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Paul Slavens

"Alphabet Girls, Vol. II" by Paul Slavens (June 24, State Fair Records) is the crystallization and distillation of the Nebraska born, Denton, TX-based artist’s long, varied, and accomplished career, complete with all of the requisite breakthroughs and disappointments.

On record, Slavens’s endurance is a listener’s treat. "Alphabet Girls, Vol. II" plays like the product of a “been everywhere, seen everything” guru-type somehow fitting all of his experience and education onto five lines of musical staff like some kind of trippy Tetris.

Funny, but serious. Jazz, but pop. Quirky, but grounded. "Alphabet Girls, Vol. II" (the title isn’t a red herring, the “girls” of "Vol. I" showed up twelve years ago) is all of these things and more.

But not.

“My goal was to make beautiful sounds,” Slavens said. “I am not too impressed with my singing or my playing. I am most interested in the compositions. That’s number one. I do not feel like I am a ‘songwriter,’ but rather a composer who sometimes works in song.”

A songwriter, but not.

Some other artists and their eras that Slavens names as touchstones include Burt Bacharach, early Kate Bush (“I always thought that she approached her music as a composer”), and later Scott Walker (“I love his unconventional use of orchestra”), adding, “I can’t downplay the influence that Chopin had on me.”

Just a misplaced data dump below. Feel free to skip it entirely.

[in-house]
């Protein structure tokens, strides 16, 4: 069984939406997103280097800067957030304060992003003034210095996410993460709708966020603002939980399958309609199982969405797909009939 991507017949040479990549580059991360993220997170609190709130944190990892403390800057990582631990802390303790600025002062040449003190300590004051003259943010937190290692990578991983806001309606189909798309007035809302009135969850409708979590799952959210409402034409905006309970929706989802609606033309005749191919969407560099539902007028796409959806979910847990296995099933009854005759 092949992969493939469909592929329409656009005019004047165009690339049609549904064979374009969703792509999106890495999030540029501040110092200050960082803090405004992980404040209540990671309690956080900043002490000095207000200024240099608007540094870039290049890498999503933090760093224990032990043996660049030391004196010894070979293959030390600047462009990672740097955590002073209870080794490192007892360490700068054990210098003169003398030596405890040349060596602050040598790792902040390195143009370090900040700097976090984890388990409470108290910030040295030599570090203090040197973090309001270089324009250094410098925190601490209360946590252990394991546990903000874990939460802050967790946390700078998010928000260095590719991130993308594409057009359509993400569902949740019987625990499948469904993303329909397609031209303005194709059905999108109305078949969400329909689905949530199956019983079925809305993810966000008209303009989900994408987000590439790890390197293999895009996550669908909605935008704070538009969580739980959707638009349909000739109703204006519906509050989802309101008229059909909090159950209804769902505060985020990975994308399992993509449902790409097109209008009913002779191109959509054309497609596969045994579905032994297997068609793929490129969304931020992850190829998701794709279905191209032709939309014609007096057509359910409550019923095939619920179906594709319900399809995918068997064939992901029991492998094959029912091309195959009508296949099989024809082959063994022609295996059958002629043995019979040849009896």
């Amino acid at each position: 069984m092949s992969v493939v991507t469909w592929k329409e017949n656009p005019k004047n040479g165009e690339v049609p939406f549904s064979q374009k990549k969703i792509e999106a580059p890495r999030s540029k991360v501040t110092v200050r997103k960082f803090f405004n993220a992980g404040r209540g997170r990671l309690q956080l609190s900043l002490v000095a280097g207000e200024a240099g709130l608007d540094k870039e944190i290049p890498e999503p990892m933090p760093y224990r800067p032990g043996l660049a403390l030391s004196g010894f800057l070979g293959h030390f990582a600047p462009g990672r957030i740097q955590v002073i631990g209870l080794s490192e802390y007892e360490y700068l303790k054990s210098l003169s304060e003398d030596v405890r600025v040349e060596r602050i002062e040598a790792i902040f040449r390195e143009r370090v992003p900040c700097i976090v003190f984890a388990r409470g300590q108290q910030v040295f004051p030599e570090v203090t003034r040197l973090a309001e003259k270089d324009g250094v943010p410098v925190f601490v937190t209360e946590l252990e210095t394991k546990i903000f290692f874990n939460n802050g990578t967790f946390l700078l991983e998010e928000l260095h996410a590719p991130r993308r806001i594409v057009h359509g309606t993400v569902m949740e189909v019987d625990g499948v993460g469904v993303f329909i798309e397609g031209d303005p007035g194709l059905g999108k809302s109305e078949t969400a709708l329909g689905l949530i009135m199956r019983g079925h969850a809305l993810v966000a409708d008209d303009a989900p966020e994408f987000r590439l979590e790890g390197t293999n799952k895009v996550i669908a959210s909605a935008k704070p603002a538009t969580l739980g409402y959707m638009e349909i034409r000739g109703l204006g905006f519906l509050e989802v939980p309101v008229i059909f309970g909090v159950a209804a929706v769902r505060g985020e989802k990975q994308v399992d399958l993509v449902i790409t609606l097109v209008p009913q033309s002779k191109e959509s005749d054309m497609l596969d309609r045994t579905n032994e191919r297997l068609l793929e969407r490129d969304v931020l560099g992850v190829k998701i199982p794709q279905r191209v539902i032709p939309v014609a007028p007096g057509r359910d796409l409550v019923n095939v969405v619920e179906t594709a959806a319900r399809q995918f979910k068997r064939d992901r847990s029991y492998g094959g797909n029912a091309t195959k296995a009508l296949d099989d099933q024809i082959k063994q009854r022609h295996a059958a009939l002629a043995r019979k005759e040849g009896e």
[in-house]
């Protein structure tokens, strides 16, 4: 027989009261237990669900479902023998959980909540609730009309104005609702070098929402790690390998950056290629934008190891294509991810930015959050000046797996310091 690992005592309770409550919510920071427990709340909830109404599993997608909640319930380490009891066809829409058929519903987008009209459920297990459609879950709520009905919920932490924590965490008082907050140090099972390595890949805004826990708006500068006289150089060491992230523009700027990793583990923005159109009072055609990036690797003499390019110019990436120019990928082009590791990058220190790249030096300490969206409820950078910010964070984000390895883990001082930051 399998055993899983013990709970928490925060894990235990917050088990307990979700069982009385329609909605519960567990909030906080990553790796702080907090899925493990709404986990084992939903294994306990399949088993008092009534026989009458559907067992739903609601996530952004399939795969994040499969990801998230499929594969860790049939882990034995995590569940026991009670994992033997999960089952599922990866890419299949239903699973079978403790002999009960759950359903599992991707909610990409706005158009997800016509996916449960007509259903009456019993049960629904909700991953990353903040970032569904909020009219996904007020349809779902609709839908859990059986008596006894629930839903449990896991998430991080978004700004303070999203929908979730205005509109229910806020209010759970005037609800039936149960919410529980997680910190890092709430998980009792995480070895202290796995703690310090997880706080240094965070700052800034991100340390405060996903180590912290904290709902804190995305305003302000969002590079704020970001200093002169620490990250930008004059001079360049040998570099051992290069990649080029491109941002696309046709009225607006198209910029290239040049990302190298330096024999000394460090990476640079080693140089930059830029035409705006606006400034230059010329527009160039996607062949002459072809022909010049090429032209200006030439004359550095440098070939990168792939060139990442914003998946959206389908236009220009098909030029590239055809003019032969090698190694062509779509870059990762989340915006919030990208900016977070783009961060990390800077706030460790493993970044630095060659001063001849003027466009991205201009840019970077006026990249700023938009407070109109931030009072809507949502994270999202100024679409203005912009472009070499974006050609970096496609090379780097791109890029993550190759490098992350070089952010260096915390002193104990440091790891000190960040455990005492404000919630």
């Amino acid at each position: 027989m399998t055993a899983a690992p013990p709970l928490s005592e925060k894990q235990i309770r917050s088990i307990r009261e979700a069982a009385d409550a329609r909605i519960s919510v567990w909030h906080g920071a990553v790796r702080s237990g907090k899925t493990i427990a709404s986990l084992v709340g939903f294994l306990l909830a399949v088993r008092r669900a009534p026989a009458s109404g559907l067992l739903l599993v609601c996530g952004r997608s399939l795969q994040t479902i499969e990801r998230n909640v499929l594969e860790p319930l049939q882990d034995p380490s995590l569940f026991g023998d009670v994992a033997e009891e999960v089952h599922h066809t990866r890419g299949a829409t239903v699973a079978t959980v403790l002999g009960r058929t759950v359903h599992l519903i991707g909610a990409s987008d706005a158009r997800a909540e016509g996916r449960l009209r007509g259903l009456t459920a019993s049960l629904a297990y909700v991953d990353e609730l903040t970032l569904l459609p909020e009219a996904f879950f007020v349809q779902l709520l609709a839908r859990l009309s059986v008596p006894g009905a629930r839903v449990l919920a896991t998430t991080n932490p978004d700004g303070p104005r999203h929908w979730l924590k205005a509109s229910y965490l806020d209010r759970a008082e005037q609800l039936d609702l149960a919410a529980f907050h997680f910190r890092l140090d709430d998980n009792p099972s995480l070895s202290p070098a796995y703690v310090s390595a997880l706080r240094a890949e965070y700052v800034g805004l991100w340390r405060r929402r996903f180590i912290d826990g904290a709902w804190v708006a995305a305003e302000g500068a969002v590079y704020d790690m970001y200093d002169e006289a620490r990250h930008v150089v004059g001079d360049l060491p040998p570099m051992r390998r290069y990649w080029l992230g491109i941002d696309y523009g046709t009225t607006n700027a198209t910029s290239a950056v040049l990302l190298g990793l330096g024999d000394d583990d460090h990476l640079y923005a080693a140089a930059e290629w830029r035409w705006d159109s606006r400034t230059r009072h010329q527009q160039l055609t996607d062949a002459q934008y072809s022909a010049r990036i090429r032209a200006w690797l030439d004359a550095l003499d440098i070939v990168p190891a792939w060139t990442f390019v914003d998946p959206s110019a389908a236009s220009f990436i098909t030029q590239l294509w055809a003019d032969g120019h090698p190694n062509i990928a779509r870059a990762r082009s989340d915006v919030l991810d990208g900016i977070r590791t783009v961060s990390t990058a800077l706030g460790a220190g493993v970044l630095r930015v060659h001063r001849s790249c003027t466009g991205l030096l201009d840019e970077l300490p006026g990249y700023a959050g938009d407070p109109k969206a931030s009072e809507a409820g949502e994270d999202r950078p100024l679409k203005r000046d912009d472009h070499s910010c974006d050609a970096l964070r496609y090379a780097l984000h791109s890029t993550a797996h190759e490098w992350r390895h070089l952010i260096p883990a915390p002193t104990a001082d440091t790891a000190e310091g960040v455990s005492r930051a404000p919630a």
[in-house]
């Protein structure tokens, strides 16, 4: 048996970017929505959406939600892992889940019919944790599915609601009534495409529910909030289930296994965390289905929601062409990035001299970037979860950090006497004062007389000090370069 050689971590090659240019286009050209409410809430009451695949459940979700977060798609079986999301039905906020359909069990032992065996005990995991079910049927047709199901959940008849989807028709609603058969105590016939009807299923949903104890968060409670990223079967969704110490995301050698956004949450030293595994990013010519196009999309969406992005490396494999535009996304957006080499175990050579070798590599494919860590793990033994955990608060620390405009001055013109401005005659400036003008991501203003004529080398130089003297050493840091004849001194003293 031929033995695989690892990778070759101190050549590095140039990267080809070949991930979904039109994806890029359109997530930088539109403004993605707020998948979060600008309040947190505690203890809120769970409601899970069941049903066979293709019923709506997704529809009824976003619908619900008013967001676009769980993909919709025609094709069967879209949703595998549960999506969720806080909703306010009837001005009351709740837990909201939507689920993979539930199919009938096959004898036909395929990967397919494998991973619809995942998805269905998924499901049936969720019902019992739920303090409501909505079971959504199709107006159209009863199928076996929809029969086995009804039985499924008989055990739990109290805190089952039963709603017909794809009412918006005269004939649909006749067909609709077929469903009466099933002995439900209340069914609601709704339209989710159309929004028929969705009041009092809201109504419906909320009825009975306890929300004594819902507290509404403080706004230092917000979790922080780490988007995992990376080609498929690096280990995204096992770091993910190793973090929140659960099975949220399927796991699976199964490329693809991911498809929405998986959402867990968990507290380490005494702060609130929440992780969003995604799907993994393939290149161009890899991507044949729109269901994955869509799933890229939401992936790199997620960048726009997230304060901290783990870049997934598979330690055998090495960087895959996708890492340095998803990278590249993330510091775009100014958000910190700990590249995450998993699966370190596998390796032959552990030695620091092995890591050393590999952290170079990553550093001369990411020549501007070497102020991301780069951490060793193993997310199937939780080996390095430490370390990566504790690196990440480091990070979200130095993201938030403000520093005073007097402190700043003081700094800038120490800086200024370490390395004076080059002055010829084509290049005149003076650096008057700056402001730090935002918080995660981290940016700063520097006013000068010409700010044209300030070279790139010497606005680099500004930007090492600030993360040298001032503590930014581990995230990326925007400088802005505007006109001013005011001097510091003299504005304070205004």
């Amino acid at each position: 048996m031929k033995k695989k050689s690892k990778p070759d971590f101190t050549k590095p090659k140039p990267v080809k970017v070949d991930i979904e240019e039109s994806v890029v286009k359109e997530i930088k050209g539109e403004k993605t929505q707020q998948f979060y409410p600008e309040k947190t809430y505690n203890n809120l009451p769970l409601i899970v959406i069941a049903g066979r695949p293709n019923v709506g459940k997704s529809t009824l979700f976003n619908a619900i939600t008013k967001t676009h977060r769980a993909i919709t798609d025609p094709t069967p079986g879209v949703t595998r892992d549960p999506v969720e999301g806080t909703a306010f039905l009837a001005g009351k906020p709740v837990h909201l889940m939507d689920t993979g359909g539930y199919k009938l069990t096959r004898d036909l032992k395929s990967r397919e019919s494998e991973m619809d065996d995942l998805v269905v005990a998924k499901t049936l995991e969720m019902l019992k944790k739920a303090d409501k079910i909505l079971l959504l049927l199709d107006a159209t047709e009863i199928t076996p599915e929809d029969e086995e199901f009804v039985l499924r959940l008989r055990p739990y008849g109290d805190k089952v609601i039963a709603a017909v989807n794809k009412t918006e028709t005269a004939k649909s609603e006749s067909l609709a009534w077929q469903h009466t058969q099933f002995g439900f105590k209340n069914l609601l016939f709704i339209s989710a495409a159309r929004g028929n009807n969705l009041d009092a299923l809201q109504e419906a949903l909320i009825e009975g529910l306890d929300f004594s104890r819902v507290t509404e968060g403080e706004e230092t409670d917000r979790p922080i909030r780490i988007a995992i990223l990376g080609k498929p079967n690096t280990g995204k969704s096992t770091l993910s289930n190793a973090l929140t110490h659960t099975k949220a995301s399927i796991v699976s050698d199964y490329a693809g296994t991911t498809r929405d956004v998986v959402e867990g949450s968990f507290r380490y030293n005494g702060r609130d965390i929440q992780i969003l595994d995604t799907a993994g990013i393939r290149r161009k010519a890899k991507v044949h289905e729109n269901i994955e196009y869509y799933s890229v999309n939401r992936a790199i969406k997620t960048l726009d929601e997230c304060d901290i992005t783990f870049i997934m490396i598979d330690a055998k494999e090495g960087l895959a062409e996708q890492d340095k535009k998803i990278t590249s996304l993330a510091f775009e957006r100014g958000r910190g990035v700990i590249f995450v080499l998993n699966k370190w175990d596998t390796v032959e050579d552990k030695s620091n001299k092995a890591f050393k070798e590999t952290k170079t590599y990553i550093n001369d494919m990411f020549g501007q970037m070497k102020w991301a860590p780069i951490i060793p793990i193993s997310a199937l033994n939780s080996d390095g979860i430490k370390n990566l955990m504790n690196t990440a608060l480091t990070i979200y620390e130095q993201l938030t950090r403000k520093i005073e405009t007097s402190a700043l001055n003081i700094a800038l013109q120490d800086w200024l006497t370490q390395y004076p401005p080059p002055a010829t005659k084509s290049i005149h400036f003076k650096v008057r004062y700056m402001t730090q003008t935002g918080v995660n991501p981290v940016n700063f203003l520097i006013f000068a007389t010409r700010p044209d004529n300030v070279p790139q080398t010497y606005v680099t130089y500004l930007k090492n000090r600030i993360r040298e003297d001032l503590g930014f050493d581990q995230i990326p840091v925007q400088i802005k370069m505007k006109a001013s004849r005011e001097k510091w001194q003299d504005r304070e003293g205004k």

Opening "Alphabet Girls, Vol. II" with a reworking of the same piece that closed Vol. I, the instrumental overture “Naomi,” we are quickly whisked into a cinematic universe, which, like its predecessor, is an alphabetically ordered ode to women given their rightful place as rulers. Gentle orchestrations, deep sinewy cellos, plucked harp, and accordion contribute to this “sad waltz,” as Slavens calls it. Some will use the word “masterpiece” immediately, because how else to define work as detailed, studied, and mature as this?

But not. Not too mature.

Because at 60-years-old, it’s clear that Slavens has accomplished so much artistically and otherwise, that he just doesn’t give a fuck. As listeners, that’s the entire game. We’re better for that. To wit, the record quickly moves on from its delicate opening into “Ophelia,” a sorta nutso number made even stranger by how it was influenced by Slavens’s stir-crazy lockdown labor.

“I got into some kind of ‘state’ and completely reimagined and mutilated the recording,” Slavens remembers. “I was isolated, so I allowed myself to do some things I might not have,” he said of a song in which Prince Hamlet asks that the doomed Danish noblewoman “give a guy some slack” because, look, “I killed your Dad / I know, that’s bad / But there’s no reason / Why it has to drive you mad.”

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“Paul Slavens is undoubtedly one of North Texas’ most notable and accomplished musicians.” — Dallas Observer
Burt Bacharach
composer / conductor

Album Discography


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